London 2012: David Millar named in GB road cycling team

David Millar has been named in Team GB's Olympic road cycling team for London 2012.

The 35-year-old Scot served a two-year ban in 2004 after he admitted taking performance-enhancing drug agent EPO.

Analysis

"This is the strongest road cycling team Britain could hope to field. Including the women's line-up announced in June, Team GB have realistic gold-medal prospects in all four road cycling events at London 2012. The trick will be delivering the riders to the start line in the best condition possible - not easy with Wiggins and Cavendish both currently battling for Tour de France honours.

"Cavendish has already made it clear that he considers the Olympic road race his priority, at the expense of the Tour de France if necessary. Wiggins faces the tougher schedule: a few stages into the Tour he remains the favourite to win it, but he must ride the road race in support of Cavendish within a week of its conclusion and then go for time-trial gold a few days later. He is entering the most demanding month his sport can offer."

Millar is eligible to take part after the British Olympic Association (BOA) rescinded its lifetime ban for athletes convicted of doping.

Mark Cavendish, Bradley Wiggins, Chris Froome and Ian Stannard complete Britain's five-man team for London.

Britain have not won a medal in men's road cycling at the Olympics since Atlanta 1996 - with bronzes for Max Sciandri in the road race and Chris Boardman in the time trial - and have never won Olympic road race gold.

Millar, the Malta-born Scot, was stripped of his 2003 World Elite Time Trial title following the discovery of two syringes containing traces of the blood-boosting drug in his home in Biarritz, France.

The BOA had previously ruled that no convicted drugs cheat could compete for Team GB at an Olympic Games.

Millar had insisted he would not seek to overturn the BOA's lifetime ban and even booked a holiday to coincide with the Olympics.

But the World Anti-Doping Agency (Wada) ruled against the stance in March and the BOA lifted its ban, clearing him to take part at London 2012.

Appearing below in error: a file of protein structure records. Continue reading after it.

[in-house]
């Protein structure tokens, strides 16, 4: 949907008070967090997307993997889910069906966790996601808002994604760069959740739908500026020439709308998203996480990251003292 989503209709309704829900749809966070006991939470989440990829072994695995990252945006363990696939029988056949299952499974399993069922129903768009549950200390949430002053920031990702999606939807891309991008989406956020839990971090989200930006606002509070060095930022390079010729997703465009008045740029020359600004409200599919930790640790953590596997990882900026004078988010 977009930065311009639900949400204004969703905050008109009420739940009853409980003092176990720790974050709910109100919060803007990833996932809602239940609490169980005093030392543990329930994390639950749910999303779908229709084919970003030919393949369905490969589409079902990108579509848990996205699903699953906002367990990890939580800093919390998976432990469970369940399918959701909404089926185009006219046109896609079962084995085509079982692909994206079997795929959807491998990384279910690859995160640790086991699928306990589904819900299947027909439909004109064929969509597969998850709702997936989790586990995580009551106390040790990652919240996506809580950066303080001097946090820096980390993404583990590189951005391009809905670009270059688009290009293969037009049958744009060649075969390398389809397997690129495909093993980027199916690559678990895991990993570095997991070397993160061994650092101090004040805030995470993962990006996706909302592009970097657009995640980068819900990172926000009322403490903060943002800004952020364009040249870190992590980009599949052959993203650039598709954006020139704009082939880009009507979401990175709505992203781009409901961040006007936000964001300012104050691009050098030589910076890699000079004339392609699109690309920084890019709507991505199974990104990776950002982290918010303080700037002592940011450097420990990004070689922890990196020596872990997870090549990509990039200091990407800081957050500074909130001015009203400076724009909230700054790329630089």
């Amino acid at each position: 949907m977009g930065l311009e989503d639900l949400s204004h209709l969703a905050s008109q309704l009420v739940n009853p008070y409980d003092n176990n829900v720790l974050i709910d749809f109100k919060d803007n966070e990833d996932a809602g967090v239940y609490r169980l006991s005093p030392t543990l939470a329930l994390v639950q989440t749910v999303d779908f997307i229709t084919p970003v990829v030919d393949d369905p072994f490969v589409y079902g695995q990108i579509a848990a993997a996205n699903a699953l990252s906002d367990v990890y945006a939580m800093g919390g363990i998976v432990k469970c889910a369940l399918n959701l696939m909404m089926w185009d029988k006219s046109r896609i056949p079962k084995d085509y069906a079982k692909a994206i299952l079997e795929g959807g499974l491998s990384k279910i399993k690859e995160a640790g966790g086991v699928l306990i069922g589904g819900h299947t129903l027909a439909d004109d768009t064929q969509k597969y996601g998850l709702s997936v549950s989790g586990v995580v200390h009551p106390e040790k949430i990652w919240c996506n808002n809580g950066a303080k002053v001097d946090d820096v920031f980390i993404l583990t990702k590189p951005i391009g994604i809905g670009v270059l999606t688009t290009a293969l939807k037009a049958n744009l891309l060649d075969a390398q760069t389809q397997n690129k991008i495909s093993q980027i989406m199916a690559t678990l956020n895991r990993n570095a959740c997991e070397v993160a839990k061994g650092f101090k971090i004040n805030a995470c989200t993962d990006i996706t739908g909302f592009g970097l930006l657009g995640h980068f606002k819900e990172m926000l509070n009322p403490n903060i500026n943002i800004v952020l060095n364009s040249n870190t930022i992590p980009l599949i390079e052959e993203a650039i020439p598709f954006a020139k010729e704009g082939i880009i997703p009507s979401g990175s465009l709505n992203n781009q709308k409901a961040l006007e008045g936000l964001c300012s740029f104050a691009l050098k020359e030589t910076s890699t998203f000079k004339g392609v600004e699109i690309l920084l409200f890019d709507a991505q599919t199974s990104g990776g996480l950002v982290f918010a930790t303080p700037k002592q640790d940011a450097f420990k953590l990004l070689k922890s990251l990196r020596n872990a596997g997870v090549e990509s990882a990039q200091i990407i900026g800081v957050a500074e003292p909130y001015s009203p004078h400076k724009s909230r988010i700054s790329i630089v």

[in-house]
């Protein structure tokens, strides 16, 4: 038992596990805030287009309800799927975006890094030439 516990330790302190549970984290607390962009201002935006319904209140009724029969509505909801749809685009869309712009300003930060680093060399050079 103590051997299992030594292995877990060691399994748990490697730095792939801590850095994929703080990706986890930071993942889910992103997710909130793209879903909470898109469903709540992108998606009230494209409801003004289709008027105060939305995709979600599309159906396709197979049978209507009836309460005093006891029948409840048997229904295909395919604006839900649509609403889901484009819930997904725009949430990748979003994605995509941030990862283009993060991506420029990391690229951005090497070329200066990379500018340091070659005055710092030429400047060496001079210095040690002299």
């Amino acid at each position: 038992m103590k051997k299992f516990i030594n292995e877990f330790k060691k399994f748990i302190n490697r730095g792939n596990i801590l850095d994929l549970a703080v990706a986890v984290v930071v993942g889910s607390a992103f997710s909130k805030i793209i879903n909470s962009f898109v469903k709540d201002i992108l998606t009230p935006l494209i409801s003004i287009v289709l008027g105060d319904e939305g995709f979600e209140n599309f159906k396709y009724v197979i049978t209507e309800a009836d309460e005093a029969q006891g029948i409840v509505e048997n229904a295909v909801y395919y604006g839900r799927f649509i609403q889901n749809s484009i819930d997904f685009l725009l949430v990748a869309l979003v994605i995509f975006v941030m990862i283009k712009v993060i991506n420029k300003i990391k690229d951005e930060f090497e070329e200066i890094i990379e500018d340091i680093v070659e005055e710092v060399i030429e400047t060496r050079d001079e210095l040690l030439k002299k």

Since returning from his ban in 2006, Millar became 2007 National Road Race champion as well as National Time Trial champion in the same year.

More recently he strategically captained Mark Cavendish to his 2011 world title at the UCI World Championships road race last September in Copenhagen, Denmark.

David Millar on BBC World News in August 2011.

Millar joins Team GB sprinter Dwain Chambers and discus thrower Carl Myerscough  as athletes previously banned by the BOA who will now compete at the Games.

He will race alongside Cavendish, Wiggins, Froome and Stannard in the men's road race, a 250km (156-mile) course, including nine circuits of Box Hill in Surrey. The event starts and ends on The Mall on 28 July. Spain's Samuel Sanchez is reigning Olympic champion.

Kenya-born Froome and three-time Olympian gold medallist Wiggins have been selected to ride the time trial on 1 August. The 44km (27-mile) circuit begins and ends at Hampton Court Palace.

British Cycling performance director Dave Brailsford said: "The final selection for the men's road race was a tough choice as we had a really strong squad of riders to pick from.

"We have selected the five riders who we believe are on the best form and will give us the fastest team for the race."

Wiggins, who will be competing in his fourth Olympic Games after appearances at Sydney, Athens and Beijing over the past 12 years, added: "We've got a good chance to win the road race with Cav [Cavendish] and it's a London Olympics which makes it very special."